Homer’s Odyssey continues.  For the next chapter, his ship will not sail under the fair winds of cooperative federalism.

Cooperative Federalism? We Don’t Need No Stinkin Cooperative Federalism

Posted on July 31, 2013 by Seth Jaffe

On Friday, July 19, the Court of Appeals for the 10th Circuit, in Oklahoma v. EPA, affirmed EPA’s rejection of Oklahoma’s state implementation plan setting forth its determination of the Best Available Retrofit Technology, or BART, to address regional haze.  The Court also affirmed EPA’s promulgation of a federal implementation plan in place of the Oklahoma SIP.  While rehearsing the Clean Air Act’s “cooperative federalism” approach, the Court seemed more focused on deference to EPA’s technical assessment of the SIP than on any obligation by EPA to cooperate with states.

"Given that the statute mandates that the EPA must ensure SIPs comply with the statute, we fail to see how the EPA would be without the authority to review BART determinations for compliance with the guidelines.
                                                            ***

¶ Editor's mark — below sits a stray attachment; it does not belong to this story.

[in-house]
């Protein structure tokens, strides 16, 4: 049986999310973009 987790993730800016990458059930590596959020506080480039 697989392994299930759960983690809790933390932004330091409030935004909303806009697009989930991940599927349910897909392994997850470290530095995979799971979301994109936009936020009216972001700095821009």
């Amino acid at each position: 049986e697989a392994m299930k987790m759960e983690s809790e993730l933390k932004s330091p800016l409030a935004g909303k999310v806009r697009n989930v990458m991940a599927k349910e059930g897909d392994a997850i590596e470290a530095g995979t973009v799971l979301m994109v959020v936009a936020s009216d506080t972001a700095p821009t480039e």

While the legislative history may evidence an intent to prevent the EPA from directly making those BART decisions, it does not necessarily evidence an intent to deprive the EPA of any authority to ensure that these BART decisions comply with the statute."

Judge Kelly dissented.  As he noted, while the courts normally grant deference to EPA’s decisions, such deference is appropriately limited where “EPA rejected Oklahoma’s evidentiary support with no clear evidence of its own to support its contrary conclusion.”  Judge Kelly also noted that, even in a statute relying substantially on state implementation, the amount of power given to the states to implement the regional haze program is particularly evident.

I don’t know whether Oklahoma will seeking rehearing en banc.  (It’s difficult to imagine that the Supreme Court would be interested in hearing this case.)  I do know that cooperation is in the eye of the beholder.